True Concord Voices & Orchestra has a way with Russian music.
Every time they put on a concert of works by Rachmaninoff or Tchaikovsky, fans fill nearly every seat for nearly every performance, and this weekend’s “Russian Masters” concert is following suit.
Most of the tickets for the group’s concert in Green Valley on Friday, March 24, are gone, and the three other performances are selling briskly, says True Concord Music Director Eric Holtan.
Why, you ask?
“The Russian choral music is wonderful,” Holtan explained. “It’s a long (tradition) that goes back to Tchaikovsky and beyond. It has a mysteriousness, a beauty and awe and wonder to it that has captivated our audiences in previous all-Russian programs.”
The cornerstone of this weekend’s concert — to be performed four times between Thursday, March 23, and Sunday, March 26 — is Alexander Gretchaninoff’s “Passion Week.” The work, composed in 1911 for the Russian Orthodox Church, leans more toward Wagner than the Russian nationalism of Gretechaninoff’s mentor and patron Rimsky-Korsakov. Based on texts from Orthodox Christian Church liturgies, the work recounts the passion of Christ, from his death on the cross to his resurrection, and is most often performed during the Easter season, usually the Saturday before the Orthodox Easter, Holtan said.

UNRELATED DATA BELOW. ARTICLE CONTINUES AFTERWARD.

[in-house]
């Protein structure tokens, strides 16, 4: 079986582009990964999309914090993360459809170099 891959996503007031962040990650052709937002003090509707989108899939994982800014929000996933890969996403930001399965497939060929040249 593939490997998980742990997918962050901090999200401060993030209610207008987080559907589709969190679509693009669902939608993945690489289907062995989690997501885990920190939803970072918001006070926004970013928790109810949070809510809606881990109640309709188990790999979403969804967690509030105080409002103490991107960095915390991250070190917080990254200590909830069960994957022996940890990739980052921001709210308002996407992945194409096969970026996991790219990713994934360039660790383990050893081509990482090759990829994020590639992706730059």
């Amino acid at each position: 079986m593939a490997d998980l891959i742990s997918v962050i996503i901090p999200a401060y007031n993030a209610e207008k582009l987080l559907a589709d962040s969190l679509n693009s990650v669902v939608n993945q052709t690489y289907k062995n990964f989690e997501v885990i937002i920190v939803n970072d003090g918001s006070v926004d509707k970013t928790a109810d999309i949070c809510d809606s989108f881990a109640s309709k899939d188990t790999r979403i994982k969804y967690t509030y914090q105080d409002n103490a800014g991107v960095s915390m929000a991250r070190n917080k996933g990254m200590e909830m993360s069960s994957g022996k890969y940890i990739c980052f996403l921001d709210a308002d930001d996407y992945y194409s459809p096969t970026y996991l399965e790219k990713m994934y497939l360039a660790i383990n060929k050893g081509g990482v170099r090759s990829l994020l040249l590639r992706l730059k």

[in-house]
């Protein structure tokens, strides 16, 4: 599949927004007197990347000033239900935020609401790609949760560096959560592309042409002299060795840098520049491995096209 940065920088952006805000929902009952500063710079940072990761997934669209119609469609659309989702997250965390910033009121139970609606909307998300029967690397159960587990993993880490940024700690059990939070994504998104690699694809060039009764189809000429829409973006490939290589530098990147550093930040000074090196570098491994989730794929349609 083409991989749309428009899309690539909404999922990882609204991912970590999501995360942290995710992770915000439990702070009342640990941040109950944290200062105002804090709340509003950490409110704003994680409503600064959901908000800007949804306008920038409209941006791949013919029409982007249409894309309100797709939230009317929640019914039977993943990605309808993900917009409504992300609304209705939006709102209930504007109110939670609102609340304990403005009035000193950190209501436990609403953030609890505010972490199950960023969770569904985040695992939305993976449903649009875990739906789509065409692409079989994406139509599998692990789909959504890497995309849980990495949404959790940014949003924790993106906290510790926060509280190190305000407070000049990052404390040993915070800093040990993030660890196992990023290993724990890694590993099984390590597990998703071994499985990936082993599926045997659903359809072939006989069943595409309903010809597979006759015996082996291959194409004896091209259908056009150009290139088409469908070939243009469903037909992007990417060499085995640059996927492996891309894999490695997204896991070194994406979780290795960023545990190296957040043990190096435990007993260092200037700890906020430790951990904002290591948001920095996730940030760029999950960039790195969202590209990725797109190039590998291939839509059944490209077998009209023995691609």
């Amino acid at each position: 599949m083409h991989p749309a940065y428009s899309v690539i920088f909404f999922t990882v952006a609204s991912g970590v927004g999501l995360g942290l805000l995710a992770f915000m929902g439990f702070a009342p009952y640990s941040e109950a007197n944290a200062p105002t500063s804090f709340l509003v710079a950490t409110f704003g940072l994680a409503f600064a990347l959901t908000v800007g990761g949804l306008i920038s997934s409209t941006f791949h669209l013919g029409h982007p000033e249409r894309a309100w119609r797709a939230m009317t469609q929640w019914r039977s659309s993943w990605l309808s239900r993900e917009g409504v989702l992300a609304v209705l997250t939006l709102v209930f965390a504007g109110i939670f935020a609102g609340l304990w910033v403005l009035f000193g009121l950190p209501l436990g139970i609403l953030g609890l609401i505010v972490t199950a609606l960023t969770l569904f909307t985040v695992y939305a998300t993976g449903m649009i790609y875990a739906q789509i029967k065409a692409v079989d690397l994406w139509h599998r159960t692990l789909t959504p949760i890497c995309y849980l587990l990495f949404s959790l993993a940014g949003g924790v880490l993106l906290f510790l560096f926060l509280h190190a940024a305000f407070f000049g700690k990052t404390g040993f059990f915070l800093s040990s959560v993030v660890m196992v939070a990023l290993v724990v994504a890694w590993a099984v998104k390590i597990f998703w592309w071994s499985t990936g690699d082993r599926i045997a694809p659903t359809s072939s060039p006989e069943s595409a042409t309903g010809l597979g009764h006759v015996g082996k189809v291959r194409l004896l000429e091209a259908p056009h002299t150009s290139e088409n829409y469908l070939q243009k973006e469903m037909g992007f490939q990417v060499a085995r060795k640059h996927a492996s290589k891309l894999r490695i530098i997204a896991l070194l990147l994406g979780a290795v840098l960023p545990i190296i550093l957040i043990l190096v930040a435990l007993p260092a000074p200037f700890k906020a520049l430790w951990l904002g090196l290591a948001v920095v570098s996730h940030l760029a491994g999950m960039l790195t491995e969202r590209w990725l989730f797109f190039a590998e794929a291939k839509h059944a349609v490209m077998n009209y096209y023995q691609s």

Holtan inserted a pair of Rachmaninoff’s Vespers and Tchaikovsky’s “Blessed Are They Whom Thou Hast Chosen” movement from the Russian composer’s “Nine Sacred Pieces” as a transition from Good Friday to Holy Saturday.
“Passion Week” was among the works by Russian composers that was banned by the government in 1917 following the Russian Revolution. It did not regain favor until the 1990s, and has since been performed regularly worldwide during the Easter season.
This is the final concert of True Concord’s 2016-17 season. During the concerts, the professional ensemble will unveil its 2017-18 season.